NPR's Siegel was understated about being rocked on the 27th floor of his hotel. He called it "very unsettling," leaving "very jangled nerves." His colleague Block (no link) traveled to the town of Dujiangyan where a three-story school had collapsed on top of as many as 1,000 teenage students: "I just walked by the bodies of at least a dozen children that were wrapped in shrouds laid out on the ground," she recounted, "victim upon victim, laid out on the ground, with their families, who have found their children, in unstoppable grief."
From Beijing, NBC's Mark Mullen listed damage including cut off telephones and electricity and blocked roads and rails. He called the response of the news media "very open…quickly televising pictures." Prime Minister Wen Jiabao "responded unusually fast," judged ABC's Neal Karlinsky, with 20,000 soldiers dispatched to the province by nightfall "setting up portable aid centers in tents." CBS had Celia Hatton on the job, who only last week was in Bangkok trying to get access to Myanmar to report on the cyclone. She relayed reports that a chemical plant making ammonia had ruptured, requiring 60,000 people to escape toxic fumes.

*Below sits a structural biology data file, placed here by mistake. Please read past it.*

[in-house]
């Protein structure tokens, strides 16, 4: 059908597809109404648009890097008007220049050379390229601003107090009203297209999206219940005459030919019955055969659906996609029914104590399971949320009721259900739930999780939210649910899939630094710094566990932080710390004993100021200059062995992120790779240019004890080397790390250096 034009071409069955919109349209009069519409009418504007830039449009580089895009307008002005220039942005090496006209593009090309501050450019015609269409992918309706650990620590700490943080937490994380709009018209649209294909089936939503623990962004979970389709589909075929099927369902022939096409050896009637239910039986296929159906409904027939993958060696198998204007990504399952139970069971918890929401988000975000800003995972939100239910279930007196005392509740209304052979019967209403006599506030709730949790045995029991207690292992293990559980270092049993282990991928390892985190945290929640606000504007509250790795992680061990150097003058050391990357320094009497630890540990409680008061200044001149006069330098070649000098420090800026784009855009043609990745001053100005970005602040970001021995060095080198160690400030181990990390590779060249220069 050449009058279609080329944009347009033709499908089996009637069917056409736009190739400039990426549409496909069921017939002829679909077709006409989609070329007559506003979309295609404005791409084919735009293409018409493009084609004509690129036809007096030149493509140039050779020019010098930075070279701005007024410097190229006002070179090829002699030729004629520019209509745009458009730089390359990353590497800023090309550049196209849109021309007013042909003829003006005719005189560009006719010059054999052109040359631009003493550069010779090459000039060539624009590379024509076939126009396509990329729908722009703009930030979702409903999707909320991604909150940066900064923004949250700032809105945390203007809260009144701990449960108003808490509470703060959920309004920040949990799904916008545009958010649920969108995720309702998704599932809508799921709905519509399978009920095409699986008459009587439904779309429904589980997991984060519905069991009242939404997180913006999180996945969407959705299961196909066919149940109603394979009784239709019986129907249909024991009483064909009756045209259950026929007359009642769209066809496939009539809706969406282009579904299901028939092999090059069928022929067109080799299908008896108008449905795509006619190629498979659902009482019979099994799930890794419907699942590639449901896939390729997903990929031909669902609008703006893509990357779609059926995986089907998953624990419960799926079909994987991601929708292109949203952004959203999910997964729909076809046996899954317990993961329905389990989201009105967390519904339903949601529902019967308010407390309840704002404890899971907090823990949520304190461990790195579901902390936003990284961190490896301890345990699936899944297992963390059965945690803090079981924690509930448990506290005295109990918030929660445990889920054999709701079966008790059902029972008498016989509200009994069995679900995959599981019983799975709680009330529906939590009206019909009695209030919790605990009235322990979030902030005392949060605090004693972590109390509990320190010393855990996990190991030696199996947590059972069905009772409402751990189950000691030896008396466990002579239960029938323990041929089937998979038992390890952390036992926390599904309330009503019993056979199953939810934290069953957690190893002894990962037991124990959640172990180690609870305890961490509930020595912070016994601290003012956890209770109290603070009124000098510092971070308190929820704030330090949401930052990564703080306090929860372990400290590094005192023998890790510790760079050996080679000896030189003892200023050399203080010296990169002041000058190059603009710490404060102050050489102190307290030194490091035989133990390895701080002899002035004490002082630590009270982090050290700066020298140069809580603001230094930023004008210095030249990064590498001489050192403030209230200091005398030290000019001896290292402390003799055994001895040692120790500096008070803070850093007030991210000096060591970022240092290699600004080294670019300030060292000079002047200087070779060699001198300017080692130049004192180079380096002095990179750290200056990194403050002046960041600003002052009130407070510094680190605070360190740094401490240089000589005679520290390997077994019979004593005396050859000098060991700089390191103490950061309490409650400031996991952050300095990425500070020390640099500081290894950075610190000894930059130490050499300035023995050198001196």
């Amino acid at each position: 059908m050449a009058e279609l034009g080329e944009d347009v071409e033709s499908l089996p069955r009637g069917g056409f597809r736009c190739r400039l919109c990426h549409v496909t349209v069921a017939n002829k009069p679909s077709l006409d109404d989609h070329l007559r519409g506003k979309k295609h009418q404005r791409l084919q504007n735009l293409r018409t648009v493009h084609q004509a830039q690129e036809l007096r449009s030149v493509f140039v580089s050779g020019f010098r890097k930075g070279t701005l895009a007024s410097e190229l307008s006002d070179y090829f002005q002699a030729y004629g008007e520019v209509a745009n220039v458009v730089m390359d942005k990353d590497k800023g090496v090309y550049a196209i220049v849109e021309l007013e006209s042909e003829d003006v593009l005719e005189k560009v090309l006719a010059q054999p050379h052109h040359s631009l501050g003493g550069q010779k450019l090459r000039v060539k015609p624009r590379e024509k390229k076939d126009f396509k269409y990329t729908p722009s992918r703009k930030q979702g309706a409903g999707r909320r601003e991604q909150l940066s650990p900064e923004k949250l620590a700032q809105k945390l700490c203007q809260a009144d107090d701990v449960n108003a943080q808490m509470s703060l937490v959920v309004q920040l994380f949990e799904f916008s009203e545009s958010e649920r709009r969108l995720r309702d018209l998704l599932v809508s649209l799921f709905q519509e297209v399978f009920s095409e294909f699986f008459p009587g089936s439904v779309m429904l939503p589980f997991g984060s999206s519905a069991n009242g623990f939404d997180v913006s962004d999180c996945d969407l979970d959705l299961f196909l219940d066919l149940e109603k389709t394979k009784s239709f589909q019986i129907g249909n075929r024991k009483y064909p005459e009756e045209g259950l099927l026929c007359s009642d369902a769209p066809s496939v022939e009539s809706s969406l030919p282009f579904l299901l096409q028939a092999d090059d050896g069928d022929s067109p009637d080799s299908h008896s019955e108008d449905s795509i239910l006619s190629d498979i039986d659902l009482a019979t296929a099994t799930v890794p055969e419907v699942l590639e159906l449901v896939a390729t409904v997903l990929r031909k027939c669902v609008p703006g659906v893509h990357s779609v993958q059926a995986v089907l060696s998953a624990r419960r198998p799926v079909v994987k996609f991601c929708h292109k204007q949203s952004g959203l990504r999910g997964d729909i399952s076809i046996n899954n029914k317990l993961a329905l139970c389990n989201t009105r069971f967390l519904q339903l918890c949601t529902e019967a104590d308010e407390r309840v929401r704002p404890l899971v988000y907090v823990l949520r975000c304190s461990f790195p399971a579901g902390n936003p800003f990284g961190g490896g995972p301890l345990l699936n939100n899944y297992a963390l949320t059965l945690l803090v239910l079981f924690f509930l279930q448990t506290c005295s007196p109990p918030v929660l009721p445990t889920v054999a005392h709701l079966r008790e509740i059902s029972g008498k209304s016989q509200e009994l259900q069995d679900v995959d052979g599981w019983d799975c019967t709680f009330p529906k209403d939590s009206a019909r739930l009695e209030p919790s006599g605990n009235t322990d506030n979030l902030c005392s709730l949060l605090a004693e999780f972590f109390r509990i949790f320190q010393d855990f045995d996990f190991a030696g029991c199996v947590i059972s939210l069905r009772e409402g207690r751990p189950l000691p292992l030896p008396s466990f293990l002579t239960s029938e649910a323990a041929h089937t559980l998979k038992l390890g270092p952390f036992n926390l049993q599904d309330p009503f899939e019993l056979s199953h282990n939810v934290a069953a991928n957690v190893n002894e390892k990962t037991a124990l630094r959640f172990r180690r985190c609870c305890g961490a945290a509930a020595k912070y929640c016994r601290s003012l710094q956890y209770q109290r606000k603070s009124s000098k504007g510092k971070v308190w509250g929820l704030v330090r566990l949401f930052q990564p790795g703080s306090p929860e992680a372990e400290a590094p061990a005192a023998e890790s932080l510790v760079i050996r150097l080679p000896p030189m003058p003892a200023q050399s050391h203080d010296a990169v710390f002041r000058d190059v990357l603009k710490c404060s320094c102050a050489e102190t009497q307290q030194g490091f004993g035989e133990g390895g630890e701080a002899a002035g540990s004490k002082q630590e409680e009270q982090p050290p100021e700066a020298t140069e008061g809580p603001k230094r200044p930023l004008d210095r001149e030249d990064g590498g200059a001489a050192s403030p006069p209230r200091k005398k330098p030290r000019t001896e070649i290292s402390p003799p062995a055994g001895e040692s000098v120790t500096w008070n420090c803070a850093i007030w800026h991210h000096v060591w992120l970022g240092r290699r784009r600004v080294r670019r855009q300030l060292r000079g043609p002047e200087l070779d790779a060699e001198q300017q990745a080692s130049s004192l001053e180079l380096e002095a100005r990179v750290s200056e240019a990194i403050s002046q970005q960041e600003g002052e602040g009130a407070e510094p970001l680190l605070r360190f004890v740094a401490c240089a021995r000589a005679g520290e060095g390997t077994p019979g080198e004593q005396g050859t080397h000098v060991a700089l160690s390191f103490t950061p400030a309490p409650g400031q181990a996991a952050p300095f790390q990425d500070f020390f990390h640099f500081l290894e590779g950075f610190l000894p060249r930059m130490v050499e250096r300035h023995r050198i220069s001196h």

ABC's New York based Ned Potter (no link) pointed out that most modern urban construction in China adheres to building codes that allow them to sway instead of collapsing during an earthquake. He expected most of the damage to be in the older brick and stone structures in rural areas. On NBC, NPR's Siegel supported that supposition: "In Chengdu, rather a large city, the losses, I gather, are rather slight. Most of the city is undamaged." As ABC's Karlinsky put it: "The hardest hit areas remain out of reach, cut off by roads blocked by tons of debris."
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